Air quality dip triggers respiratory infections
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Doctors have reported an increase respiratory infections in the city over the past month and it is being attributed to a decrease in air quality- level of suspended particulate matter (SPM) overshot much beyond the permissible limits on most days of December - coupled with sudden temperature variations.
Air in the city is monitored every hour at two stations at Shivajinagar and Pashan under the System for Air Quality Forecasting and Research (SAFAR) Project. Data reveals that particulate matter smaller 10 microgram per metre cube (SPM-10 which are respirable suspended particulate matter (RSPM) that can enter the lungs) crossed the permissible limit of 100 in December. It was as high as 160. Of this the share of SPM less than 2.5 microgram per metre cube was also high, touching 90, much beyond the permissible limit of 60.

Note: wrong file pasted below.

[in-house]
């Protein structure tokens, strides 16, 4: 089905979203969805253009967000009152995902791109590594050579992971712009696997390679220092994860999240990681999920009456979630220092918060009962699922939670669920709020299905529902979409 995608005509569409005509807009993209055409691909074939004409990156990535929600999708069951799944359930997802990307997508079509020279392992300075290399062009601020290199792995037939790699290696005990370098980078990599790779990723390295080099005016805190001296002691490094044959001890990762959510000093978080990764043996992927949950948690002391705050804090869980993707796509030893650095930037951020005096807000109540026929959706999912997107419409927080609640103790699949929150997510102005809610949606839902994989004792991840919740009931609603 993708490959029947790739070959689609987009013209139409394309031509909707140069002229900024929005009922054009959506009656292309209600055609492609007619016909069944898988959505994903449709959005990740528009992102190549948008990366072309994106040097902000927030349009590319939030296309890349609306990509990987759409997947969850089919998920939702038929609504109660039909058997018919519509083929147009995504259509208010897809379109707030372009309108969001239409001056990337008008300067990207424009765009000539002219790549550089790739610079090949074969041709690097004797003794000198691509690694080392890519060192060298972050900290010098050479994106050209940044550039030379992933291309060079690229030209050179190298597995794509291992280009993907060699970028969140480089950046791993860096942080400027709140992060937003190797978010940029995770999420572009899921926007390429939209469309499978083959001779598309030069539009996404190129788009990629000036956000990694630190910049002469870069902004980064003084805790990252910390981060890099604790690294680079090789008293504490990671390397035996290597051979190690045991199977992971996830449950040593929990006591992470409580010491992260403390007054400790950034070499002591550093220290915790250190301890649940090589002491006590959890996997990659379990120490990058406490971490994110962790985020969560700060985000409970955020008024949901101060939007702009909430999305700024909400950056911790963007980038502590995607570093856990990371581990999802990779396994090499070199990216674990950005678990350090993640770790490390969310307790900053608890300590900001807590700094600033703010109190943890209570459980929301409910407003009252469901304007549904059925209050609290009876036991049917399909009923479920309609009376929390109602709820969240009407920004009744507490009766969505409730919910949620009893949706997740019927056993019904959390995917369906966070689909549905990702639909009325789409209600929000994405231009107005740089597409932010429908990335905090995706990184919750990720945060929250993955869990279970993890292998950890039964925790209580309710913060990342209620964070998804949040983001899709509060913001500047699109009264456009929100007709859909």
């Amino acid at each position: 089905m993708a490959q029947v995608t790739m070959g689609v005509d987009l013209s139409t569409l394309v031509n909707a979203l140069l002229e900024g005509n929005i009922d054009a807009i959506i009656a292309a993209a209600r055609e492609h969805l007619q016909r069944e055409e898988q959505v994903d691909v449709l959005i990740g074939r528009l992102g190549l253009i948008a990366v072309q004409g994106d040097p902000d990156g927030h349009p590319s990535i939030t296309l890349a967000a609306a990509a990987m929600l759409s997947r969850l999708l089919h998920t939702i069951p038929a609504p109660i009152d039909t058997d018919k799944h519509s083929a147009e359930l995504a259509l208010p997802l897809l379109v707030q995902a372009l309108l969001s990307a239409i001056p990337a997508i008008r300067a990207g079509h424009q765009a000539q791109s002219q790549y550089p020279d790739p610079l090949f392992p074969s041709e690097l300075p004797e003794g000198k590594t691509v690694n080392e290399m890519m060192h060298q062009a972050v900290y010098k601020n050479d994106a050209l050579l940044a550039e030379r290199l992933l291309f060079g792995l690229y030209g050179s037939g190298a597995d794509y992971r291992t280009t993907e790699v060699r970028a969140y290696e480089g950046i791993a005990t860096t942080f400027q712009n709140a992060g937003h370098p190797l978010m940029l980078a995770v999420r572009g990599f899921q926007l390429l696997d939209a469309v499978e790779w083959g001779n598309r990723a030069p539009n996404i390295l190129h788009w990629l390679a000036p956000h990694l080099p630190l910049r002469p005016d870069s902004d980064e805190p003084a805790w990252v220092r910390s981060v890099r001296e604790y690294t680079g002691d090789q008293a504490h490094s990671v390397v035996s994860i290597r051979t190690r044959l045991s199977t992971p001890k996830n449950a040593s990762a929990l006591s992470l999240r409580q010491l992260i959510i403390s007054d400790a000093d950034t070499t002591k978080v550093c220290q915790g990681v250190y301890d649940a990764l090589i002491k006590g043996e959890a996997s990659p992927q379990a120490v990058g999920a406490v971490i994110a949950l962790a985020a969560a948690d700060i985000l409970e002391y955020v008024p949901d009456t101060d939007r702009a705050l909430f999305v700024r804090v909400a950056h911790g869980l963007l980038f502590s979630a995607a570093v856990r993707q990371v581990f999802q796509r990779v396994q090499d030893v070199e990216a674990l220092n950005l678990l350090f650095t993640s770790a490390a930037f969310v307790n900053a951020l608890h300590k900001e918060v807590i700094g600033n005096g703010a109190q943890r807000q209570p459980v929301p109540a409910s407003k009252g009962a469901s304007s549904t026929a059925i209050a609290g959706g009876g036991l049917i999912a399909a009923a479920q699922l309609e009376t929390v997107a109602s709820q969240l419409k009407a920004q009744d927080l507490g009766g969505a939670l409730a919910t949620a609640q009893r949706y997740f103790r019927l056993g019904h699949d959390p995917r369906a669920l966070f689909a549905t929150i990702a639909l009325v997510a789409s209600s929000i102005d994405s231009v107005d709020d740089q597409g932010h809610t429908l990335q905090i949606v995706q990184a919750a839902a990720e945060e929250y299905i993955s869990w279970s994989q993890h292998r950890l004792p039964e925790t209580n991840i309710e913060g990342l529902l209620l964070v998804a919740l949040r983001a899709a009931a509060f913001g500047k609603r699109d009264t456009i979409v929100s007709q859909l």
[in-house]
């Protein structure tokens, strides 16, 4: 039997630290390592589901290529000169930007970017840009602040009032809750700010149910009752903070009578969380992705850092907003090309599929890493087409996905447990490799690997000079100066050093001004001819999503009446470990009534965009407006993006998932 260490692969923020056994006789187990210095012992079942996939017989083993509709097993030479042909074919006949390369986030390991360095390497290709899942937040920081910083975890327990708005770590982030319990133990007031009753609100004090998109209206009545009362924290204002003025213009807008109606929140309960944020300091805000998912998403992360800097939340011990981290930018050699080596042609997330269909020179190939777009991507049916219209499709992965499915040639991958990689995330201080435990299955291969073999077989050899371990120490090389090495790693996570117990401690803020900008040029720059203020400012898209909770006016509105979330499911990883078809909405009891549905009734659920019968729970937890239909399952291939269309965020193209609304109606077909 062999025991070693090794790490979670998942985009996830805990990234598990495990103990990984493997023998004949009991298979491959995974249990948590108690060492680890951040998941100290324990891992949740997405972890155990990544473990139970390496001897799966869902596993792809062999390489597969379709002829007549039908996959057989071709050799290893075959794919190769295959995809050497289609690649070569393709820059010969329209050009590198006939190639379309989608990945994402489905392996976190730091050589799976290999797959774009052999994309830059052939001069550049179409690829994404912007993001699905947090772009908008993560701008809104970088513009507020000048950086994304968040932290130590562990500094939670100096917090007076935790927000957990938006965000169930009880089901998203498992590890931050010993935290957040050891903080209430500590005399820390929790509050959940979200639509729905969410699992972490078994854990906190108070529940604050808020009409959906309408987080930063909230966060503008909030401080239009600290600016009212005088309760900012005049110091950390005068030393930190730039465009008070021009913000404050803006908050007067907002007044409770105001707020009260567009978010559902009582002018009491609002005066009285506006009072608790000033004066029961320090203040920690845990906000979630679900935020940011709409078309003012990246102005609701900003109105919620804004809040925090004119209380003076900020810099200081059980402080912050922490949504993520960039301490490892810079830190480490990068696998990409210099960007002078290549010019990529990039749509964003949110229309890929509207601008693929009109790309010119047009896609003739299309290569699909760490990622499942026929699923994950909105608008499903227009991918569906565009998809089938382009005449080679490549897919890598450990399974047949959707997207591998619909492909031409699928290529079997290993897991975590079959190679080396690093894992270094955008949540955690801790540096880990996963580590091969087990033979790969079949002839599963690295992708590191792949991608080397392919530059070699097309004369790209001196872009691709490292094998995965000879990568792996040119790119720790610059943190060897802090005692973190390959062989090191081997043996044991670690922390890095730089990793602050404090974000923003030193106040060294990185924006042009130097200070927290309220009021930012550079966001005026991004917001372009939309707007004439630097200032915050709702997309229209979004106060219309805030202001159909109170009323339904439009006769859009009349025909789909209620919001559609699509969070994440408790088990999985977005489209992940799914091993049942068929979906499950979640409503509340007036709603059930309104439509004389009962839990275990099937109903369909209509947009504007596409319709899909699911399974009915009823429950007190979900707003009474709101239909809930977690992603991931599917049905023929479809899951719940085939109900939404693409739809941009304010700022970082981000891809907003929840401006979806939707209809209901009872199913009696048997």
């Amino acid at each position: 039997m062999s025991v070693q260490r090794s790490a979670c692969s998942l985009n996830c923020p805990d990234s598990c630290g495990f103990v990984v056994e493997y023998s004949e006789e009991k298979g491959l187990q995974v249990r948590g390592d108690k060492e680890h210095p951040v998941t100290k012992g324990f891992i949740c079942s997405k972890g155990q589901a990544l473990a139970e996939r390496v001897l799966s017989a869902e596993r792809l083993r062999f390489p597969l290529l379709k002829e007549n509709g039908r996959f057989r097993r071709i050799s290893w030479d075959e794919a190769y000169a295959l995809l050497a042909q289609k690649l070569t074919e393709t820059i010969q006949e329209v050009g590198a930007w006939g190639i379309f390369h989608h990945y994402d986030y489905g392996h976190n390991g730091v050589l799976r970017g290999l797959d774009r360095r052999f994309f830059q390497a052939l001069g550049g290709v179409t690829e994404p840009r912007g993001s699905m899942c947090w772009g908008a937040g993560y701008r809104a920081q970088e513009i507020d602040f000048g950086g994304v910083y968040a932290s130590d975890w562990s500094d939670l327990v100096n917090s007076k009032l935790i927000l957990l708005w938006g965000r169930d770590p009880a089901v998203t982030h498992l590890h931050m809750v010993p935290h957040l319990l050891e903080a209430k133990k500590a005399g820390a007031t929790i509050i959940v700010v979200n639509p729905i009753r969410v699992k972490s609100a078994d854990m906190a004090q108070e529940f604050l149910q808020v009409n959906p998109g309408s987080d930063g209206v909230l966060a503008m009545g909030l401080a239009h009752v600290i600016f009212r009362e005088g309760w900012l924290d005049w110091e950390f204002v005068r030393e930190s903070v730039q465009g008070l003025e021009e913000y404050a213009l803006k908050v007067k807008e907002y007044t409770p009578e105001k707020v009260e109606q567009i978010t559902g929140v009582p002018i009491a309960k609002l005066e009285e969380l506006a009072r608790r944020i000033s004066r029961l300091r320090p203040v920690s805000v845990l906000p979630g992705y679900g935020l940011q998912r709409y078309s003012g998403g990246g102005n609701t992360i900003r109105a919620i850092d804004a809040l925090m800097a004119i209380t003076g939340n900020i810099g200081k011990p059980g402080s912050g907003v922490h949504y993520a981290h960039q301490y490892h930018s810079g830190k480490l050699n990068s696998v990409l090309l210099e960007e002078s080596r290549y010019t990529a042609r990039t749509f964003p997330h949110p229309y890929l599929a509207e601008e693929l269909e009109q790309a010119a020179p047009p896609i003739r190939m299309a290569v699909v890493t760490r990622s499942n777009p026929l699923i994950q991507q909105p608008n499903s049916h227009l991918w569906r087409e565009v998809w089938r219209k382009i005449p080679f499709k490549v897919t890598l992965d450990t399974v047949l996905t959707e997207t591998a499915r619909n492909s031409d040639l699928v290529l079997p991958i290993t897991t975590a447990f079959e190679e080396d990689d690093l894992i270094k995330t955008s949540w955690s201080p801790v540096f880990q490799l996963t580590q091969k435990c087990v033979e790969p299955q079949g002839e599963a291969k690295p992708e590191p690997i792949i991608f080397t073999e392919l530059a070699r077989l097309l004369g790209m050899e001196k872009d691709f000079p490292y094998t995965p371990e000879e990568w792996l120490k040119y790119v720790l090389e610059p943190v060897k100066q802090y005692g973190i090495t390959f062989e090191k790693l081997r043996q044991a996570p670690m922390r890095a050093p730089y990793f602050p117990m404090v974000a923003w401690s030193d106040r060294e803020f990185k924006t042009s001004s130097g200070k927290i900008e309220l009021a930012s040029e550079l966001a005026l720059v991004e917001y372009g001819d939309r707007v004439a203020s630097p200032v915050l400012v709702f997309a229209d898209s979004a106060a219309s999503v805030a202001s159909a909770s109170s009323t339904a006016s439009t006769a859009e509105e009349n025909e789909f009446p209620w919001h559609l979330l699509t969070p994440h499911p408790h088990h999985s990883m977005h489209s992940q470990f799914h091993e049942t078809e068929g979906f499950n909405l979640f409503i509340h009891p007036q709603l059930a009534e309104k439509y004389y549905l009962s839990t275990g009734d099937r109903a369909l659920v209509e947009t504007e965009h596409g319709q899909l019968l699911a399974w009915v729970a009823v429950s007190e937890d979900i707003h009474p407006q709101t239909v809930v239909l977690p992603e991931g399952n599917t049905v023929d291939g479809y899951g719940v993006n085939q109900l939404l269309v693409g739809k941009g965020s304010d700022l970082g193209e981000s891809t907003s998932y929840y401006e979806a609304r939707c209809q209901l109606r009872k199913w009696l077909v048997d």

Dr Gufran Beig, project director of SAFAR that has set up the two air-quality monitoring stations that study SPM variations on an hourly basis told Newsline that in most days of December, level of particulate matter was above permissible limits and had reached a peak of 160.
Variation in temperature leads to a fluctuation in SPM levels, experts said. For instance, when temperature is 8°Celsius, the concentration of suspended pollutants tends to be at a lower height. Once temperature rises, it shifts upwards, and pollutants disperse.
It was for this reason that in 30 days, SPM level came down to within permissible limit on New Year's day, with maximum temperature increasing to 19°C.
Temperature variations can lead to respiratory infections, Dr Shirish Prayag, former director of the Indian Society of Critical Care Medicine, said.
"The body cannot adjust immediately to extreme cold and hot conditions and hence gets symptoms of cold, cough and throat infection. There has been a sudden rise in number of patients who have viral infection," Prayag said.